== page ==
Funded by the Laerdal Foundation
Jessica Morris, Project Manager
What is bleeding after birth?
Postpartum haemorrhage, or PPH, is heavy blood loss after a baby is born (more
‘Helping Mother’s Survive Bleeding After Birth’ is a training programme designed to
What we do
FIGO has supported capacity building and skills improvement for healthcare professionals in many areas over the years.
FIGO works in partnership with the International Confederation of Midwives (ICM) to build the capacity of obstetricians and midwives to manage PPH. Working with in-country Investigators and project staff in two FIGO member societies, Uganda (Association of Obstetricians and Gynaecologists of Uganda) and Tanzania (Association of Gynaecologists and Obstetricians of Tanzania), we measured the impact of the training to see if it led to improved outcomes for women who suffered from PPH.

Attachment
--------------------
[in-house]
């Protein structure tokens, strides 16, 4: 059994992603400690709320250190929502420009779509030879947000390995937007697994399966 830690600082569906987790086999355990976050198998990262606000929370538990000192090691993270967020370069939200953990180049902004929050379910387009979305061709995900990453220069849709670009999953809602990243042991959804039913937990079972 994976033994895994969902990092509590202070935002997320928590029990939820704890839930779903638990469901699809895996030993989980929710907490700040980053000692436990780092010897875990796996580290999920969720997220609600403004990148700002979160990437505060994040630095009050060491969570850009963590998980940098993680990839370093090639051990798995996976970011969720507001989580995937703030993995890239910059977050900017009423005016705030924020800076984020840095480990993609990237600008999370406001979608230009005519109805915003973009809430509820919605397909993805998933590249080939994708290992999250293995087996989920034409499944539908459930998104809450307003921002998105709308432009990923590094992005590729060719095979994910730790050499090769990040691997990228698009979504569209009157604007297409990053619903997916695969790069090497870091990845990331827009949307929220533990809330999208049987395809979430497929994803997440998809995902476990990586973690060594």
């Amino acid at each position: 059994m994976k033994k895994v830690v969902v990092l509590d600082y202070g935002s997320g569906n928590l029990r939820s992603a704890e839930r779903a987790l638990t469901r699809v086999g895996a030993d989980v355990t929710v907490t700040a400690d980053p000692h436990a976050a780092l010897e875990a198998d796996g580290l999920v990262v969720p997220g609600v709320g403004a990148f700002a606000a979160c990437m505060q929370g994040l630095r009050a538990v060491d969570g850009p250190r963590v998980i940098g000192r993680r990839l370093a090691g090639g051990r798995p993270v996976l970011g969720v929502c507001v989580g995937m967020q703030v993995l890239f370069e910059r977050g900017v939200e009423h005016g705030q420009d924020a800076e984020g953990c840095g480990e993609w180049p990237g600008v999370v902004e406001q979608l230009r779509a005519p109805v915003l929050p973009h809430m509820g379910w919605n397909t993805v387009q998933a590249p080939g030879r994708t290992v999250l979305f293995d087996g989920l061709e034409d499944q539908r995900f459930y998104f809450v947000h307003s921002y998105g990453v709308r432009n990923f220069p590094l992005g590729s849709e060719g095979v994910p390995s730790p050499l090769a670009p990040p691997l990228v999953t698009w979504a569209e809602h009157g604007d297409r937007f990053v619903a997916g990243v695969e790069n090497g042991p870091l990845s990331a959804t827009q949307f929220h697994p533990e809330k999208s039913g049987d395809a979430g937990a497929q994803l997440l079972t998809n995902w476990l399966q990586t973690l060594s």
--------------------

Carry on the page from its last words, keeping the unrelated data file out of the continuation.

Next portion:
We also collected data in the facilities to assess availability of drugs and supplies, assessment of the training, and other information about prevention and management of PPH.
Additionally, FIGO hoped to strengthen collaboration between obstetricians and midwives through our partnership with ICM, and through establishing project units in both countries, which combined members of the obstetrics and genecology society, with the national midwifery society.
We believe that health providers working together is the best way to increase effectiveness in health facilities and improve outcomes for women.
Our findings are soon to be published in full, including the following results:
The impact of the project
Some of the project staff explain the difference the project has made to women and healthcare professionals.
Trained health provider at Mbale Hospital, Uganda
Project Coordinator while on a monitoring visit at Atutur Hospital, Uganda
Health provider from a hospital in Central Uganda
Every woman's right: a safe delivery
Although great strides have been taken to decrease the maternal mortality ratio, women across the globe are still dying as a result of complications during pregnancy and childbirth.
It's more important than ever to continue to work towards making childbirth safe for every woman — no matter what country she lives in, or what her socioeconomic status is.